“That is not the sort of tenant I want! And that is the main reason why I won’t be offering ‘zero deposit tenancies’ any time soon.”

Lawrenson is the author of books including ‘Successful property letting – How to make money in buy to let’, and is a regular speaker on the topic.


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  1. Peanut

    I echo that!

  2. KenB

    Surely you keep tenants deposits in a designated clients account – the money belongs to the tenant and should not be used for “cash flow” in your business.

    1. thepiper777

      Lol I was typing out my reply below whilst you added that Ken – a much more succint way of saying the same thing 🙂

      1. cjhhhh51

        I was also thinking that but have just read the gumpf on their website and it just says “you hold it in your bank account”.  surely that can’t be right! interesting.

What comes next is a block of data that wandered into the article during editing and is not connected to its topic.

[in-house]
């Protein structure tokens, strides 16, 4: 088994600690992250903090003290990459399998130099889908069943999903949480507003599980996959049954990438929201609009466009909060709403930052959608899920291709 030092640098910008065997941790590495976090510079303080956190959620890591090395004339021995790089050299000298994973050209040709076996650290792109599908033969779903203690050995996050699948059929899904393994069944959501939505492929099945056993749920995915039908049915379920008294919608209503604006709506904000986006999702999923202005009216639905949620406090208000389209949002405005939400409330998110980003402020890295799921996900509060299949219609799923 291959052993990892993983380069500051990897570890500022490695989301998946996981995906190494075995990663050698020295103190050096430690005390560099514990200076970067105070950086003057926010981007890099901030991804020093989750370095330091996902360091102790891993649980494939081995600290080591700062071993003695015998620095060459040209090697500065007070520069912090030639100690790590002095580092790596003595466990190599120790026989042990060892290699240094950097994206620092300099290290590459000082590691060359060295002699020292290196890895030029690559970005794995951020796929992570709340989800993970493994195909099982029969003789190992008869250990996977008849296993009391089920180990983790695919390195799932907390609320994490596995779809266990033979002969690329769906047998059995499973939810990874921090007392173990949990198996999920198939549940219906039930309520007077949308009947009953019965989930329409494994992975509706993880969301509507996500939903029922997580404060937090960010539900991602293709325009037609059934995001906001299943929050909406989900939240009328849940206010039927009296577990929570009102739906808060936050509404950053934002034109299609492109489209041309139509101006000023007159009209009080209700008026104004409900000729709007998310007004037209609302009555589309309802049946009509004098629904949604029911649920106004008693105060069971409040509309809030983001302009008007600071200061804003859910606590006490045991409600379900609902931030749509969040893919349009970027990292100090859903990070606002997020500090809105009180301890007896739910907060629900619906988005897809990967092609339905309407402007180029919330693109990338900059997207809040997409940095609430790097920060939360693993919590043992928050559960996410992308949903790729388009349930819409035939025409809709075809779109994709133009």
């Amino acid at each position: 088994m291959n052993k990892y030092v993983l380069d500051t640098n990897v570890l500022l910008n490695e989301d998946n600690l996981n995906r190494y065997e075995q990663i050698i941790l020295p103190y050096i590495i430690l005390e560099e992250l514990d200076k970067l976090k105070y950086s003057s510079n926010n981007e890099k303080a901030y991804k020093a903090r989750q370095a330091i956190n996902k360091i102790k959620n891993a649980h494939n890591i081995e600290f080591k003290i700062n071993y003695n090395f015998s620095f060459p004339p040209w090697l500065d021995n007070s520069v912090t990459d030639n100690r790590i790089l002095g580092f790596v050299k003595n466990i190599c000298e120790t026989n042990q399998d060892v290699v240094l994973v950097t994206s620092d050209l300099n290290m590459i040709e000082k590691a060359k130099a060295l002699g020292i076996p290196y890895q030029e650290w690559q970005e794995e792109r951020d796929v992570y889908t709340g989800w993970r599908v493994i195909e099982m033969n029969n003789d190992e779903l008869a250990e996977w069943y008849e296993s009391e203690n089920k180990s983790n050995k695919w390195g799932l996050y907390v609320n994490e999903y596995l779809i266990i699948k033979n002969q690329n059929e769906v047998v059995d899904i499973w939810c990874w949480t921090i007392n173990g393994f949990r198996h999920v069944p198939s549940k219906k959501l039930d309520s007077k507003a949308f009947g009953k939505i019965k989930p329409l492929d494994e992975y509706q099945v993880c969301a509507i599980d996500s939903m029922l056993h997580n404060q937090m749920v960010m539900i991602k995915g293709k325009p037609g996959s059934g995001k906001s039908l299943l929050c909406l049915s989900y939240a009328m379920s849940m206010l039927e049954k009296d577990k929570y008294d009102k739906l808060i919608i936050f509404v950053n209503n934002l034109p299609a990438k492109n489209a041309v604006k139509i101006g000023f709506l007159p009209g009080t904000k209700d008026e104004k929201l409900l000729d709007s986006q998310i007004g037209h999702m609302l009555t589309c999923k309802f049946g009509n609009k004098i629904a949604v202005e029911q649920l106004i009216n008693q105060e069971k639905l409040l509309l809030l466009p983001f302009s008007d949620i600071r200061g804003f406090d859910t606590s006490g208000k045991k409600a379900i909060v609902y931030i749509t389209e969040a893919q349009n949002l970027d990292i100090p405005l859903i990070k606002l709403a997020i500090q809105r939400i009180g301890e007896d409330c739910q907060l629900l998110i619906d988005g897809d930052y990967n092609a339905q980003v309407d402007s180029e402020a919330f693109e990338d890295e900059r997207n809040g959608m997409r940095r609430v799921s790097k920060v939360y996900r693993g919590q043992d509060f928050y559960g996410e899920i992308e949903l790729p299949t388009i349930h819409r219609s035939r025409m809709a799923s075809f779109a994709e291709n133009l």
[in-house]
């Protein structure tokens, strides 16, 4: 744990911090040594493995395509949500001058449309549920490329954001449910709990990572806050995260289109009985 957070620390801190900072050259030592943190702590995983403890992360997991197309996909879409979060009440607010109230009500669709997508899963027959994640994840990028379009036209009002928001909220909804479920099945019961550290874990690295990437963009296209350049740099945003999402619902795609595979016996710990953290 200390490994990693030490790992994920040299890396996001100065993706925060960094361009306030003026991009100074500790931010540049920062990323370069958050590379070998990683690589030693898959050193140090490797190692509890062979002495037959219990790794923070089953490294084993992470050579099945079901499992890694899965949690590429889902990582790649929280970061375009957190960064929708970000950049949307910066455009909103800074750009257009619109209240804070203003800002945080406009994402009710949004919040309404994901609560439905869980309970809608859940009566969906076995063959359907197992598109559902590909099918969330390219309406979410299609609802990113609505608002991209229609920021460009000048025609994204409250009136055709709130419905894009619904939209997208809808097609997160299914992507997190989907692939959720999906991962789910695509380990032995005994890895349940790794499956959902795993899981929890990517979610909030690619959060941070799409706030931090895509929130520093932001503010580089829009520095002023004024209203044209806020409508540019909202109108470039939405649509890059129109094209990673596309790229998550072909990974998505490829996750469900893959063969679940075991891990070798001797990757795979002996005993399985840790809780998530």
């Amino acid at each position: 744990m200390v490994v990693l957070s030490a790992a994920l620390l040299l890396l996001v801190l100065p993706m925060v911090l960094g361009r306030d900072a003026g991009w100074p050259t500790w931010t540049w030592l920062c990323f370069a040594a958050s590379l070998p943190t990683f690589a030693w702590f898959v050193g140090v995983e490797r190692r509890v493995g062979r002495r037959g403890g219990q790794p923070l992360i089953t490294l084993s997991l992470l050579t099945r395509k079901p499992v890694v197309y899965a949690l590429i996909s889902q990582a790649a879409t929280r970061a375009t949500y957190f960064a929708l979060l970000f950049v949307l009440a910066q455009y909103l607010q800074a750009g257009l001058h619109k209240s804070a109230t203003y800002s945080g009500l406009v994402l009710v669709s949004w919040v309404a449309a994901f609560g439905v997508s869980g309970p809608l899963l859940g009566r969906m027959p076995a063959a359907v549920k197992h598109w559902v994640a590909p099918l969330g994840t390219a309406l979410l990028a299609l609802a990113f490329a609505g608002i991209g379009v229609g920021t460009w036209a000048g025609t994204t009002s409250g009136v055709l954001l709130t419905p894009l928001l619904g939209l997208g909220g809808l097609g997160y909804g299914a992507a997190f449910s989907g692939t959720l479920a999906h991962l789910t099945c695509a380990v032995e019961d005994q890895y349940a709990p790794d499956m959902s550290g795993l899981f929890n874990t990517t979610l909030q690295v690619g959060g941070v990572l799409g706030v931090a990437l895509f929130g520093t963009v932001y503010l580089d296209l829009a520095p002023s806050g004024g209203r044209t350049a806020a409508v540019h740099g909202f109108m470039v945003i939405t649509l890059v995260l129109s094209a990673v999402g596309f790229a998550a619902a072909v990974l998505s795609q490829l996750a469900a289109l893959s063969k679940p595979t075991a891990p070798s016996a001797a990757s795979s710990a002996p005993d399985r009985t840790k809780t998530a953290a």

3. thepiper777

    I don’t think there’s much doubt (or requirement for an explanation) on why the current scheme is better for the landlord.

    I think what Mr Lawrenson may be missing is that the deposit is the tenant’s money – not his. There’s no problem with gaining additional income from holding deposits (for banks a large part their business model is holding other people’s money) and the interest gained may be good for cash flow but the post above talks about only needing to find the money at the end of the tenancy and the deposit itself improving cash flow. That is not good advice to be giving landlords. You need to have the deposit available to return at any time since a tenancy can end with just 1 months notice (or with no notice if its the end of a fixed term, even if your tenancy agreement says otherwise).